• The more devices competing for the same channel and band, can cause a lot of dropped packets and basically jamming experiences. There are apps out there that will analyze all the congestion near you and tell you what would be the best channel to broadcast your 2.4ghz bandwidth SSID on. Some routers try to do this automatically, but many just default to a certain channel on their own…the problem is that the channels they usually default to are the same ones others default to, so they are also the ones with the most congestion and problems because everyone else does the same thing. Many people don’t even know you can change the channel, but sometimes it makes a big difference to switch to a non-overlapping channel. Some routers even offer more channels than others. This is one of the best solutions to the issue of average speed per device limitations (discussed more below in the Router performance limits).
  • 20 MHz setting vs 40 MHz setting for 2.4G Radio settings. Part of your problem could be based on whether you are using 20MHz or 40 MHz. 40 MHz has a higher throughput than 20 MHz because of what’s called “channel bonding.” The problem with channel bonding is that it reduces the number of non-overlapping channels, which increases the chances you are getting interference. For some people it’s better to use 40 MHz if you have a ton of use going on and it’s mostly just you near yourself. For others in crowded areas or apartments where lots of other people are also using lots of WiFi, it might be better to use 20 MHz so that you can more easily let your router switch to a channel that isn’t so congested. It’s a tough call to tell you which is best for you, but this could be a big problem for some people.
  • Consider all the common interference issues listed in this article:
    • Your Neighbor’s Network
    • Separate Wireless Networks in Your Own Home (This could also include things like your printer, “WiFi Extenders” WAP’s, various smart home devices, etc)
    • Bluetooth (Headsets, keyboards, mice, and countless other things use “frequency hopping” and will skip around the 2.4GHz band up to 16000 times per second ruining some of the Wi-Fi traffic and causing delays which doesn’t hurt things that can “buffer” a TV stream, but hurts things that need a “Live stream” with no latency, and can cause disconnections and channel changes, etc)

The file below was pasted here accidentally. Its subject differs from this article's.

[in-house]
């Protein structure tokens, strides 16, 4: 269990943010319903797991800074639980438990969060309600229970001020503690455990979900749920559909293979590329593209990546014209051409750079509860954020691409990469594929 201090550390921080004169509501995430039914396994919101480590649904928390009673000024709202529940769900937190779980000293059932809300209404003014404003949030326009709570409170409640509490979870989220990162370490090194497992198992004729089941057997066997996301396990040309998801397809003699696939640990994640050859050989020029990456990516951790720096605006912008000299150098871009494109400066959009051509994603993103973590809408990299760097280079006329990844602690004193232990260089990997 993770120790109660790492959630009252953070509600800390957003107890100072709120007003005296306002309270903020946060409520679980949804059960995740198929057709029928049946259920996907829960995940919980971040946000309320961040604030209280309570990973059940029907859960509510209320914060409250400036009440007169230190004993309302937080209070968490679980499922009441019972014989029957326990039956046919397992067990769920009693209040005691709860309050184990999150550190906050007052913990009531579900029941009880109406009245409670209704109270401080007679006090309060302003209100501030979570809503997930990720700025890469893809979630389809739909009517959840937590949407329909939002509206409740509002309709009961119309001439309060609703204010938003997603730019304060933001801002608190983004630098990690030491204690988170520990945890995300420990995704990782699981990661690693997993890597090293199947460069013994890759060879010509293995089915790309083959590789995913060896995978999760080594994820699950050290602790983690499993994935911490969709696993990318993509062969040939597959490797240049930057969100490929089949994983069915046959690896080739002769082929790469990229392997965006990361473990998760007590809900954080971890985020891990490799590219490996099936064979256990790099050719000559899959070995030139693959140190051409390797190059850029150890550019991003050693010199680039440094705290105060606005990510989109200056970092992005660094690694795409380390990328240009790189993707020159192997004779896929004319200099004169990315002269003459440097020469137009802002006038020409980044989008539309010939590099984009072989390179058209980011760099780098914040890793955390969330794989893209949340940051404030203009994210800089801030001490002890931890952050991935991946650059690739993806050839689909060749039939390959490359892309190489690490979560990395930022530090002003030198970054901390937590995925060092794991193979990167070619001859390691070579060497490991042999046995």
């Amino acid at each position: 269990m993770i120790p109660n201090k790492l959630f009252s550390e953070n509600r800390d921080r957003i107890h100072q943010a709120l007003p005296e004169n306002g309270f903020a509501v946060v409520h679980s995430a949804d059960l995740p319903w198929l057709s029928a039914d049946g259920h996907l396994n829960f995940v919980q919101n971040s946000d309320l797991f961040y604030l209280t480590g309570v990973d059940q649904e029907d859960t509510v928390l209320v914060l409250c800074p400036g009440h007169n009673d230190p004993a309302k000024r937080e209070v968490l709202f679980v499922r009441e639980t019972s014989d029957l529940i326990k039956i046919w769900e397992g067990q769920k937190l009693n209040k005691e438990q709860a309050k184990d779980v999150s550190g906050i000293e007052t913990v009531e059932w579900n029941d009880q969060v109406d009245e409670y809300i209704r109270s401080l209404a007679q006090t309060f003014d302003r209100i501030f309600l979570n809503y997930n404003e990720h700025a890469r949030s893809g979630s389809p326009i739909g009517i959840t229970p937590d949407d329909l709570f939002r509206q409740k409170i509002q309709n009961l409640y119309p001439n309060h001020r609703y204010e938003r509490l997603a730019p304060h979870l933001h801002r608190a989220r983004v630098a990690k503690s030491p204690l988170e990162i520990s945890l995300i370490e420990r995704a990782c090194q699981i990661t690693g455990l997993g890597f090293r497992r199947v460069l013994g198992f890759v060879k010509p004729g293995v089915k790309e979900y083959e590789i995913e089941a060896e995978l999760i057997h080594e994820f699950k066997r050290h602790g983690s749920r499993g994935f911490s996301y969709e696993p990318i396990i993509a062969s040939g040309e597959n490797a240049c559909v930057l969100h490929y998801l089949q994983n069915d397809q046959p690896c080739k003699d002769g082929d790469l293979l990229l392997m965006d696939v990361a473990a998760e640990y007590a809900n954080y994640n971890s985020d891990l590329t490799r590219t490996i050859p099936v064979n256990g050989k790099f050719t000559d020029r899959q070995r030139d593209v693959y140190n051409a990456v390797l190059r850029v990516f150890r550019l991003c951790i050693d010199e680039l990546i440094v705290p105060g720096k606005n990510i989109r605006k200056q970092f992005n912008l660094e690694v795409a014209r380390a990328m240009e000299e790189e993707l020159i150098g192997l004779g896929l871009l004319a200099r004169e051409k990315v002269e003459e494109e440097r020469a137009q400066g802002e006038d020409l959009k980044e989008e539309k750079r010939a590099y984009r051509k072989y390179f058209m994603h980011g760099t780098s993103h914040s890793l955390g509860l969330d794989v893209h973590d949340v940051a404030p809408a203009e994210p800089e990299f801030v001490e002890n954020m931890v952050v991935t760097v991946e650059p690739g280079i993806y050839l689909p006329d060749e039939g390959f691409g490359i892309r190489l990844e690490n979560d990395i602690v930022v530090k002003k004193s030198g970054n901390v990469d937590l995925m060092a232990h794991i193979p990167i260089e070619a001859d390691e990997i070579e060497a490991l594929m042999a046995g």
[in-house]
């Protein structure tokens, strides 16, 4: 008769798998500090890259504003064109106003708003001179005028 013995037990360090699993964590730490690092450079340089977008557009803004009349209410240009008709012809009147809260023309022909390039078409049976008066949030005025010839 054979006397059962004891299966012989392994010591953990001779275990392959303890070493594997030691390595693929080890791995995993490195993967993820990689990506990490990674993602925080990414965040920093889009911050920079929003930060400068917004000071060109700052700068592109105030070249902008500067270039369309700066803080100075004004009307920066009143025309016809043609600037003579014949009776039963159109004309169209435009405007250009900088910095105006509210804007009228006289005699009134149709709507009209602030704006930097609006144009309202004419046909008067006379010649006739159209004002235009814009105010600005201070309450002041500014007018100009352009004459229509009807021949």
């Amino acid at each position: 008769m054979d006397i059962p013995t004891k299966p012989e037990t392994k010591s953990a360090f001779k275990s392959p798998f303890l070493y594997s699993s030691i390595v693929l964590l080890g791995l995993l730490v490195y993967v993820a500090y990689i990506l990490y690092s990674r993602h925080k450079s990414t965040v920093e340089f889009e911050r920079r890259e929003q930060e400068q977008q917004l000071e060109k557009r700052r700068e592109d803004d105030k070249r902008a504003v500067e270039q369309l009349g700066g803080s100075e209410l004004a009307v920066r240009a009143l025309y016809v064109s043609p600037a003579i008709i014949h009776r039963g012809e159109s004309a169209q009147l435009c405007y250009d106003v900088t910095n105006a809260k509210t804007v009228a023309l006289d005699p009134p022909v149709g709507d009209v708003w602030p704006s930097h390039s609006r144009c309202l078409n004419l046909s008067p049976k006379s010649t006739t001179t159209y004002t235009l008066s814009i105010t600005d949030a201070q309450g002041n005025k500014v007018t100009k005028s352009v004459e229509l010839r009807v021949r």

• Baby Monitors, Walkie-Talkies and Other Radios including key or Pet trackers.
    • Microwave Oven - uses EMW’s of 2.4GHz to heat food, which can mess with nearby 2.4GHz WiFi with “leakage” of waves (Most Microwaves are 1000W and WiFi AP’s are only 0.1W max, so even a little leakage can overwhelm and destroy your WiFi even if it’s not dangerous to you.
    • Concrete and Masonry Walls
    • Thick Timber Walls
    • Metal and Floor Heating
    • Water (ie: Hydronics for heating you home, really big aquarium, etc. can all block signals going past them)
    • The TV (don’t put your router or other things behind the TV)

5GHz SSID and 2.4GHz SSID with Matching vs Diff names

  • Related to interference: For whatever reason, some routers (but not all) have issues with being able to properly route some devices when the 2.4GHz and 5GHz band SSID (network name) are the same name. Sometimes when a Wyze device (or those from other companies) can’t connect or continually disconnect or have connectivity issues, it turns out that there is a conflict related to the different bands having the same SSID name. When a person then creates a separate SSID (like a guest network) where the 2.4GHz band has it’s own unique name, suddenly the devices are able to connect and maintain a good connection. If you have consistent connectivity issues or can’t connect a new device to your router for some reason, this should be one of the first things you try to see if it makes a difference. It’s irrelevant whether “other devices” work fine with it, even other devices of the same model from the same company, or even whether this particular unit has worked fine with it in the past. For whatever reason, sometimes this problem creeps up and only resolves by making a unique name for a 2.4GHz band. This can mostly be considered a router issue because a person who has this issue can swap out for a different higher quality router and often not have this issue anymore. Thus, if the router’s connection and routing is programmed well, it can often avoid this issue. Though it is also true that device manufacturers can often mitigate this issue with using better chips and improved programming as well on their end.